Developing apps with React Native implies developments with a unique code for both iOs and Android.
Who is behind this technology?
The main driver is Facebook -a fact must also be borne in mind and which could be the subject of a new post regarding related implications- which the sector has, in principle, taken as a being a guarantee. In addition, companies like Instagram, Airbnb, Skype, Tesla or Uber (regarding Uber Eats) are already opting for this framework for their own apps.
To understand the impact that this technology can have on costs when developing an application for Android and iOs platforms, it is important to remember that a native app, with full functionality and quality, required so far programming a separate app for each platform: Objective-C or Swift for iOs and Java for Android – virtually doubling the production costs in the development and testing stages.
But, isn’t that what hybrid apps were doing?
The answer is NO. Hybrid apps (such as those developed with Cordova, Ionic, etc.) were basically running web apps in app browsers. One could say that it was about developing an app-like web and running it in a container called Webview. This technology is very useful for simple and ephemeral applications but it is, however, insufficient for apps that really need to use all the possibilities of mobile devices. This means functionalities such as the camera, asynchronous notifications, gps, nfc, motion sensors, offline running, etc. And the experience has never been as stable and smooth as with a native code-developed app. For this reason, none of the most widely downloaded apps in marketplaces have been developed with hybrid technology.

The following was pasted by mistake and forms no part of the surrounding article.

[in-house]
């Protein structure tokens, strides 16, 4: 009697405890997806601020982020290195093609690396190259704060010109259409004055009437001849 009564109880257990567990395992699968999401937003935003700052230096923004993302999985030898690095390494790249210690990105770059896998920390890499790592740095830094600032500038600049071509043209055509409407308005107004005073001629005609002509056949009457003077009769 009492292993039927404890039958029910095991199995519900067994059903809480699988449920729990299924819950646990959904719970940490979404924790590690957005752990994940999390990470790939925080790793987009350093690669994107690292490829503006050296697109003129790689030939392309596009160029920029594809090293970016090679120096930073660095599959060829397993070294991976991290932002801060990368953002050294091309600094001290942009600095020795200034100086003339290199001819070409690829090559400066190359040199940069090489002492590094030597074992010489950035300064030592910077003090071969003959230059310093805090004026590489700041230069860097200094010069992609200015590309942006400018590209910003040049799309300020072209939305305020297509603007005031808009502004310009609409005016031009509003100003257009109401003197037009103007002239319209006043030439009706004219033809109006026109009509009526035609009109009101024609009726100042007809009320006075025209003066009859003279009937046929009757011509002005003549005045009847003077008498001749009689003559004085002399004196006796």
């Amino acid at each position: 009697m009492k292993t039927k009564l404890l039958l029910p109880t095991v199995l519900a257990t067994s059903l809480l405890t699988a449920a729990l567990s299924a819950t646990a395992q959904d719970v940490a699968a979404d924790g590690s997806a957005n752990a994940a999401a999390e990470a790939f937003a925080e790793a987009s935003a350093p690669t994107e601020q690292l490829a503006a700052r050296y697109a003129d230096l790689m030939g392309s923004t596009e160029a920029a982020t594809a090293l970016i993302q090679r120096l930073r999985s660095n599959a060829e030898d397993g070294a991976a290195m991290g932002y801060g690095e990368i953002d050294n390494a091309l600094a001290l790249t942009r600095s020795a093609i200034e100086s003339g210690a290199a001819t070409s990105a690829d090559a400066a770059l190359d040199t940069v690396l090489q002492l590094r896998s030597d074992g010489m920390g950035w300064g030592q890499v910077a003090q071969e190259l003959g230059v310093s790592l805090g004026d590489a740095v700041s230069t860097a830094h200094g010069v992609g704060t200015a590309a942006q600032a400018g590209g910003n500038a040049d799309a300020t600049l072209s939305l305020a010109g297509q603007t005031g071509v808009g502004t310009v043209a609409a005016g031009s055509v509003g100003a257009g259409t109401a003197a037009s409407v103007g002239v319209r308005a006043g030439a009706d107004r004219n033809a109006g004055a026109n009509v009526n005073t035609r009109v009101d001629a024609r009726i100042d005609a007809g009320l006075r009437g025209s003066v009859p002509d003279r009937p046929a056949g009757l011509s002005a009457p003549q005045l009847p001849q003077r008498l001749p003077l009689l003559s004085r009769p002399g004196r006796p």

And how does React Native manage to provide a native experience with a single code?
In easy to understand terms, this technology offers in practice a ‘translation’ functionality, and executes the React Native code in Objective-C for iOs and Android Java. The user experience is therefore identical to the experience with a native application. Indeed, React Native is not a webview: everything run by the user on his device is absolutely native.
Then – should we choose React Native for our projects?
Should we then stop programming in native?
Native code is still currently offering a greater degree of independence, which large projects, for which costs are not a main concern, continue to value. It could also make sense to develop in native, without going through an “intermediate” framework, on projects with clearly different apps for different platforms. In any case, project objectives must always be assessed in order to decide, with an open mindset, which infrastructure and technology best meets the requirements on a case by case basis. In technology, being sectarian is not a positive thing.
Can everything be done with React Native?
Although –logically- one of the main concerns is knowing what can and cannot be done with React-Native, the answer is a resounding yes. The development community for this platform is constantly growing and Facebook’s own developers are constantly deploying new native features to expand possibilities. A further React Native advantage is that, if necessary -a potential functionality or the integration of a third-party service-, it is possible to integrate native code into a project: choosing React Native therefore does not mean giving up native code.
We have been offering this technology to our customers for months already and we have developed a number of projects with it. Legends is the first project developed by Cuatroochenta using this technology, and has already been launched on the market. In terms of design, the experience has not implied any changes, since the task was replacing technology without limiting user experience possibilities.